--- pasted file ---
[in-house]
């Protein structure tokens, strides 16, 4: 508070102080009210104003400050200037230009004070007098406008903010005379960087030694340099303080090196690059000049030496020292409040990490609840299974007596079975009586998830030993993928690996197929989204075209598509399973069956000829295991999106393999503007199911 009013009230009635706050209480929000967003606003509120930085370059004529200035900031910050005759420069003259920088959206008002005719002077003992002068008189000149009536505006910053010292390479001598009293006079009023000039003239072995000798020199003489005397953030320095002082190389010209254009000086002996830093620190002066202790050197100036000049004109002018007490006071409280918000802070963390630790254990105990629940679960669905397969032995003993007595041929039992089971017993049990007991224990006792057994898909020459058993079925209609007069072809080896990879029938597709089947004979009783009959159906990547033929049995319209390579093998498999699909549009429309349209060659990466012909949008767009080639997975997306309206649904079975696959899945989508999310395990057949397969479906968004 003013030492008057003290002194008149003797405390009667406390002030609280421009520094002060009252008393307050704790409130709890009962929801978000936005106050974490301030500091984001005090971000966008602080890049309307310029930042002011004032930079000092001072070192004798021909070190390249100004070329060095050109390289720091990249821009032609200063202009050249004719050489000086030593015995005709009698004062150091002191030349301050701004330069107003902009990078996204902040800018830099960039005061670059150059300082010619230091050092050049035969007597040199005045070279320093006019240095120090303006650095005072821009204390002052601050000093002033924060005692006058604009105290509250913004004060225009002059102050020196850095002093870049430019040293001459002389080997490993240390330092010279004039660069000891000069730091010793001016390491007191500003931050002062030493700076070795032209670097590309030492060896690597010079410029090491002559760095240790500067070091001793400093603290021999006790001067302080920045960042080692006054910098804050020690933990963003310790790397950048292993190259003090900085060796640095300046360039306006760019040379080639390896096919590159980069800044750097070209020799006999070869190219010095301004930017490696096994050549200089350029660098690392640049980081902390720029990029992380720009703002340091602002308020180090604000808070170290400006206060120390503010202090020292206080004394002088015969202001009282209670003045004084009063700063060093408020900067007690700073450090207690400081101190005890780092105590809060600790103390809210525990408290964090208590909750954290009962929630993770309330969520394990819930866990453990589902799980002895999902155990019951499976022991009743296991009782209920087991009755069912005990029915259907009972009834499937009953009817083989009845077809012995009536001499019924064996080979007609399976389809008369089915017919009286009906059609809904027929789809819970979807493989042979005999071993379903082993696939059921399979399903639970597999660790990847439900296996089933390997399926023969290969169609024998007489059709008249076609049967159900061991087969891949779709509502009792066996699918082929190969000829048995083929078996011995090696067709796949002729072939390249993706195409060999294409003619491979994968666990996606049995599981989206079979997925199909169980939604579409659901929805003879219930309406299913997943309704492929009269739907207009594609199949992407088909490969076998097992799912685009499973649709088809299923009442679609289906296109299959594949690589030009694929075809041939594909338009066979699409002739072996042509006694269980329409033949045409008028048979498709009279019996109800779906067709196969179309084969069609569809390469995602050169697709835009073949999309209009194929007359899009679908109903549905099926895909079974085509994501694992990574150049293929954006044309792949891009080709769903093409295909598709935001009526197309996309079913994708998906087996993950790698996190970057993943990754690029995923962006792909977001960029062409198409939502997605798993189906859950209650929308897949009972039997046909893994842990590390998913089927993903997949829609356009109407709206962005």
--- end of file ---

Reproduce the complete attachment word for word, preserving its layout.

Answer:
[in-house]
């Protein structure tokens, strides 16, 4: 508070102080009210104003400050200037230009004070007098406008903010005379960087030694340099303080090196690059000049030496020292409040990490609840299974007596079975009586998830030993993928690996197929989204075209598509399973069956000829295991999106393999503007199911 009013009230009635706050209480929000967003606003509120930085370059004529200035900031910050005759420069003259920088959206008002005719002077003992002068008189000149009536505006910053010292390479001598009293006079009023000039003239072995000798020199003489005397953030320095002082190389010209254009000086002996830093620190002066202790050197100036000049004109002018007490006071409280918000802070963390630790254990105990629940679960669905397969032995003993007595041929039992089971017993049990007991224990006792057994898909020459058993079925209609007069072809080896990879029938597709089947004979009783009959159906990547033929049995319209390579093998498999699909549009429309349209060659990466012909949008767009080639997975997306309206649904079975696959899945989508999310395990057949397969479906968004 003013030492008057003290002194008149003797405390009667406390002030609280421009520094002060009252008393307050704790409130709890009962929801978000936005106050974490301030500091984001005090971000966008602080890049309307310029930042002011004032930079000092001072070192004798021909070190390249100004070329060095050109390289720091990249821009032609200063202009050249004719050489000086030593015995005709009698004062150091002191030349301050701004330069107003902009990078996204902040800018830099960039005061670059150059300082010619230091050092050049035969007597040199005045070279320093006019240095120090303006650095005072821009204390002052601050000093002033924060005692006058604009105290509250913004004060225009002059102050020196850095002093870049430019040293001459002389080997490993240390330092010279004039660069000891000069730091010793001016390491007191500003931050002062030493700076070795032209670097590309030492060896690597010079410029090491002559760095240790500067070091001793400093603290021999006790001067302080920045960042080692006054910098804050020690933990963003310790790397950048292993190259003090900085060796640095300046360039306006760019040379080639390896096919590159980069800044750097070209020799006999070869190219010095301004930017490696096994050549200089350029660098690392640049980081902390720029990029992380720009703002340091602002308020180090604000808070170290400006206060120390503010202090020292206080004394002088015969202001009282209670003045004084009063700063060093408020900067007690700073450090207690400081101190005890780092105590809060600790103390809210525990408290964090208590909750954290009962929630993770309330969520394990819930866990453990589902799980002895999902155990019951499976022991009743296991009782209920087991009755069912005990029915259907009972009834499937009953009817083989009845077809012995009536001499019924064996080979007609399976389809008369089915017919009286009906059609809904027929789809819970979807493989042979005999071993379903082993696939059921399979399903639970597999660790990847439900296996089933390997399926023969290969169609024998007489059709008249076609049967159900061991087969891949779709509502009792066996699918082929190969000829048995083929078996011995090696067709796949002729072939390249993706195409060999294409003619491979994968666990996606049995599981989206079979997925199909169980939604579409659901929805003879219930309406299913997943309704492929009269739907207009594609199949992407088909490969076998097992799912685009499973649709088809299923009442679609289906296109299959594949690589030009694929075809041939594909338009066979699409002739072996042509006694269980329409033949045409008028048979498709009279019996109800779906067709196969179309084969069609569809390469995602050169697709835009073949999309209009194929007359899009679908109903549905099926895909079974085509994501694992990574150049293929954006044309792949891009080709769903093409295909598709935001009526197309996309079913994708998906087996993950790698996190970057993943990754690029995923962006792909977001960029062409198409939502997605798993189906859950209650929308897949009972039997046909893994842990590390998913089927993903997949829609356009109407709206962005």